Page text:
By Chris Harris
Not that you probably couldn’t have figured this one out on your own, but Tom DeLonge is one busy lad.
In between running Macbeth Footwear and practicing with his Blink-182 compadres for the United Kingdom leg of the reunited band’s 20th Anniversary tour, Tom is also working on new tunes with his avant rock act Angels & Airwaves.
On top of that, Tom runs a technology design firm you may have heard of called Modlife; the company handles the official Web sites and fan clubs for a number of bands, including the White Stripes and Pearl Jam.
“I’ve always got 50,000 things going on,” DeLonge — also a devoted family man — tells IFC, just days before hopping a plane to London for a spate of Blink shows.
DeLonge — with Angeles & Airwaves — has also been branching out artistically, into film.
“We have three movies in the works,” Tom says. “One, I have not talked about at all. Another, people know about — it’s called ‘Poet Anderson,’ which is basically an epic about dreams. There is one that will come before that that I haven’t talked about yet because we are still deep in the discussions of who we are going to make that with and how. Those are coming, and we have a huge announcement about Strange Times,” a recently-launched site devoted to extraterrestrial life, paranormal activity, cryptozoology, and conspiracy theories.
“Strange Times is an Angels & Airwaves initiative as well, so this fall, when I get back from tour, we are launching a lot of stuff and there will be some large announcements for the rest of the year,” DeLonge says.
Tom insists he never had the desire to do anything with film until he “convinced” his pals in Taking Back Sunday to let him direct the video for their track “This Photograph is Proof (I Know You Know).”
“I did it [in 2004] and it was so artistically satisfying,” DeLonge recalls. “I just loved it, everything about it. I think I have an understanding of that medium. When we created Angels & Airwaves, we knew that we weren’t really going to be able to compete in a normal, orthodox way because we didn’t have a label, so we kind of felt like the only way we could get people interested in our art was by doing ambitious things. And we decided one of those things would be film.”
Last year, the band’s first film, “Love” — the story of an astronaut, cut off from Earth, waiting to die as he orbits through space — was hailed by critics for its beauty and imagination.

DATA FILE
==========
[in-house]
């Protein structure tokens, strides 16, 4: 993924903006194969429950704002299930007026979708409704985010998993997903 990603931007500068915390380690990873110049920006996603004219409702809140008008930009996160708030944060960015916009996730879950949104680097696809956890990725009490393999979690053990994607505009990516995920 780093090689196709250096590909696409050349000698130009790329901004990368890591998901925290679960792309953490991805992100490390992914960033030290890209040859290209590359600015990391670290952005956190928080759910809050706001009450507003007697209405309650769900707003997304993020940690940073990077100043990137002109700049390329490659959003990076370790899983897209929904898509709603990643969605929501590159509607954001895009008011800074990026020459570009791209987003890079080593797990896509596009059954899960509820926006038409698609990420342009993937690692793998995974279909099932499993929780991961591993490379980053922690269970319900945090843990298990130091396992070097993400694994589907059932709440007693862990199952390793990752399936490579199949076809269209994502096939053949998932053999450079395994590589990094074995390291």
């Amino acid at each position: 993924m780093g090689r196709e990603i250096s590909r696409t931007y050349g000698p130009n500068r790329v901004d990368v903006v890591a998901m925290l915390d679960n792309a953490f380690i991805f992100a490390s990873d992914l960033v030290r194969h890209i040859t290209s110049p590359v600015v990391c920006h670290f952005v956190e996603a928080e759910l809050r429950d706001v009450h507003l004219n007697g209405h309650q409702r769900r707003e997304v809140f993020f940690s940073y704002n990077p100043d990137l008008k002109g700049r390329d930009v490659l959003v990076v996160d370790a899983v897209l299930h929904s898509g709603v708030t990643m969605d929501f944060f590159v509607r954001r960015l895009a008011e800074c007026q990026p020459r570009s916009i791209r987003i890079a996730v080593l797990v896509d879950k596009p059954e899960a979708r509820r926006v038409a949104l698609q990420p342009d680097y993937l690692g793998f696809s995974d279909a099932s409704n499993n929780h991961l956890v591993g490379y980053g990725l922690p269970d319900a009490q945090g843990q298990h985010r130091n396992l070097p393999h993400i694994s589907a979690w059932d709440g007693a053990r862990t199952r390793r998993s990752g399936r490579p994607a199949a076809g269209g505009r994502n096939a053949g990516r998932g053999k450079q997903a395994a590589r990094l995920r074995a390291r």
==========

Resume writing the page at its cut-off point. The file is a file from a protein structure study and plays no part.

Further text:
“We took five years to make ‘Love,’ and I think we did a really great job,” DeLonge says, before taking a second to reflect. “You know, people say, ‘I think we did a great job.’ I think we did a fucking awesome job.” He laughs. “That got us excited about going into more ambitious territory.”
In addition to feature length films, Angels & Airwaves continue to push the proverbial envelope with their videos — like latest one for the track “Surrender.”
The video was inspired by the political unrest and social media-fueled uprisings that have rattled the Middle East within the last year plus.
“We had the idea of doing kind of a protest video, and we had a tiny budget — $60,000,” Tom says. “A week later, Kanye and Jay Z released a video that’s very similar; a bunch of kids in the street with riot police, and I guarantee you they spent a half a million bucks on that. There’s no difference in the production value whatsoever, and that just shows what we can do and how talented the individuals are we get to work with.”
DeLonge says he was inspired by the youth of the globe, “so it made sense to really celebrate the free speech and that protest element,” he says. “That, to us, is an important message. They would not let people keep them down and oppress them. The idea of freedom, free speech, and free will will triumphing over the long term — we are seeing that. I think we are seeing a reshuffling of the geo-political order right before our eyes. The new world order everyone has been talking about is starting to take shape, but not in such a malevolent way, hopefully.”
While universally recognized for his contributions to rock, Tom comes across as humble when asked whether he’s considered how he’ll handle being inducted into the Rock and Roll Hall of Fame.
“I couldn’t imagine that we would ever be in the Rock and Roll Hall of Fame,” he laughs. “I mean, I don’t know. I don’t know how the process works. If we ever did, I would laugh, and say, ‘It all started with a few dick jokes. Who woulda thought?’”